|Publication number||US4242735 A|
|Application number||US 05/962,420|
|Publication date||Dec 30, 1980|
|Filing date||Nov 20, 1978|
|Priority date||Nov 20, 1978|
|Publication number||05962420, 962420, US 4242735 A, US 4242735A, US-A-4242735, US4242735 A, US4242735A|
|Inventors||Joe F. Sexton|
|Original Assignee||Texas Instruments Incorporated|
|Export Citation||BiBTeX, EndNote, RefMan|
|Patent Citations (9), Non-Patent Citations (1), Referenced by (4), Classifications (5)|
|External Links: USPTO, USPTO Assignment, Espacenet|
This application is a continuation of application Ser. No. 680,834, filed Apr. 28, 1976, now abandoned, which was a continuation of Ser. No. 429,336, filed Dec. 28, 1973, also now abandoned.
This invention relates to the control of a drum printer, and in a more specific aspect to an MOS/LST chip which receives data, timing signals and synchronizing signals from a calculator and synchronizing signals from a drum printer for selective control of insertion of a decimal point and of commas in printing a string of numbers on a given line.
Drum printers are available in various specific configurations. In general, such printers involve a rotating drum having rows of numerals and symbols defining a like plurality of multi-symbol rings encircling the drum. The drum rotates at a relatively low speed such as five revolutions per second. Hammers adjacent to the periphery of the drum are adapted to be actuated to strike the surface of the drum. One hammer is provided for each ring of symbols. The hammers strike the surface of the drum with a sharp blow without stopping the drum to impress on a paper positioned between the hammer and drum the image of the symbol facing the paper at the instant the hammer is energized. A typical commercially available drum printer is of the type manufactured and sold by Seiko Instruments, Inc., 16 E. 52nd St., New York, N.Y., 10022 under the trade name "Seiko". Fifteen multi-symbol rings print fifteen columns of data and three additional well-symbol rings located adjacent to the ring for the most significant digit to print three columns of function symbols.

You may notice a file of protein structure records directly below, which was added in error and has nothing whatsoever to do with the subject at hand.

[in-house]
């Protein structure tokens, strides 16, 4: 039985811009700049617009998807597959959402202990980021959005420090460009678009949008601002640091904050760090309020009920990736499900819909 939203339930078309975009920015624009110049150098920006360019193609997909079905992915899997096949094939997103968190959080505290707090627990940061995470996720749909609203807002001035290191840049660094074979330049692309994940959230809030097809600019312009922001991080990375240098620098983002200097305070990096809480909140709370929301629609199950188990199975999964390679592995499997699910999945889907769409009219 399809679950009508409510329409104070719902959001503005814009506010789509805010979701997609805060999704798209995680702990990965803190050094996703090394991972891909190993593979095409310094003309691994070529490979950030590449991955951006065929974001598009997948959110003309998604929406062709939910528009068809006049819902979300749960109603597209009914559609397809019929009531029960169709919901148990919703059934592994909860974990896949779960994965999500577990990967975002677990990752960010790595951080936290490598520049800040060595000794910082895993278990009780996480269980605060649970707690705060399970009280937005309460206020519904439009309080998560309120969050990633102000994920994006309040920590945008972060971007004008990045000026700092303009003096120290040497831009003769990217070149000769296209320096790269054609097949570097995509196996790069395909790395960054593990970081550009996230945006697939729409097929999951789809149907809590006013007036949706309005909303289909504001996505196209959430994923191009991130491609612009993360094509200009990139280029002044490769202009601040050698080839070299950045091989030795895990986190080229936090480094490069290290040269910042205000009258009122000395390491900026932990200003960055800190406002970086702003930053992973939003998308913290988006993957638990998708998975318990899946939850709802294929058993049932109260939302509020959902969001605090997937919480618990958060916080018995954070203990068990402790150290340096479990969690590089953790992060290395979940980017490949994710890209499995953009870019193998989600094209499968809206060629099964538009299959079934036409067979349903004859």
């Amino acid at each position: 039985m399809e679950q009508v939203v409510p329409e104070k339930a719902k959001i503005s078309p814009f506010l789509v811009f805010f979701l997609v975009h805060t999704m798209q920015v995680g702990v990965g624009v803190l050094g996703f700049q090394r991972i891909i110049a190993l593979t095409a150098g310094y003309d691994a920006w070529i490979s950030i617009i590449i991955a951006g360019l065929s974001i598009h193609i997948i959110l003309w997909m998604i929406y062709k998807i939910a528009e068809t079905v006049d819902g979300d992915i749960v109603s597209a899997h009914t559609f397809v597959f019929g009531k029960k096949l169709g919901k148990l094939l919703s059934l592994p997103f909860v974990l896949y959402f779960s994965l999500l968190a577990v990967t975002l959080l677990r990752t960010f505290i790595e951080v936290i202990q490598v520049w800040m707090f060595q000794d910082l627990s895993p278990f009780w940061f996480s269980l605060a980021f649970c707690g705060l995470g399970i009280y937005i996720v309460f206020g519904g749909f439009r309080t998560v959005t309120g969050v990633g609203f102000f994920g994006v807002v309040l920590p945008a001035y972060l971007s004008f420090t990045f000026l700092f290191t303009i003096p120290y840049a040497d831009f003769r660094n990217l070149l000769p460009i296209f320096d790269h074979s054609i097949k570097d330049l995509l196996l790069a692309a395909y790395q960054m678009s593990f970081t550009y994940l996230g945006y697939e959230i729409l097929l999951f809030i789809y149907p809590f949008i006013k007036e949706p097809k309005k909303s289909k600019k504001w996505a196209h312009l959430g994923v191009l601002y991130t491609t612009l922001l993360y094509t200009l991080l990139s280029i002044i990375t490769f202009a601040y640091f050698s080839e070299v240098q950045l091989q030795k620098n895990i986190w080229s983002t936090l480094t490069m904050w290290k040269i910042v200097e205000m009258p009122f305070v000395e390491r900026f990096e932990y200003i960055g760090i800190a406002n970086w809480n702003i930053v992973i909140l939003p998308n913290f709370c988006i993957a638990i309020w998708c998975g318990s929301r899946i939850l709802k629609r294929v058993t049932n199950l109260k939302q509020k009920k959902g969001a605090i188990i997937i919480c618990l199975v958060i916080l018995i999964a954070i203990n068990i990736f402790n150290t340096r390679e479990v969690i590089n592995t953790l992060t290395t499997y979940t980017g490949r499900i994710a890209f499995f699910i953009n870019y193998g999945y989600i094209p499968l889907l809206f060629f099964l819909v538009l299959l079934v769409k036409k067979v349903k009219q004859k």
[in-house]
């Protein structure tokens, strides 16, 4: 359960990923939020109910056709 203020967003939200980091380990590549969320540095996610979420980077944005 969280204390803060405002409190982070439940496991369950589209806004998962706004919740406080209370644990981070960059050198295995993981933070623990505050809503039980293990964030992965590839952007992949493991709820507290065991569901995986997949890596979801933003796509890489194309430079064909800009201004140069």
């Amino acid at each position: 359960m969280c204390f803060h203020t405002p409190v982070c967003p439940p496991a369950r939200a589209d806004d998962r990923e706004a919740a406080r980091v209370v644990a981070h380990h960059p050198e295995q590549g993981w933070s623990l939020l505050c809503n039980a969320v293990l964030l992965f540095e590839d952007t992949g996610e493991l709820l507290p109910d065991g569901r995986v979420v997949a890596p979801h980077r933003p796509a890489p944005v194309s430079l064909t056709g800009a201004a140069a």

The present invention is directed to a system for the control of the printing of decimals and commas by a drum printer of this general class where a semiconductor chip contains integrated circuitry for timing and controlling printing a complete line of desired symbols during one drum rotation.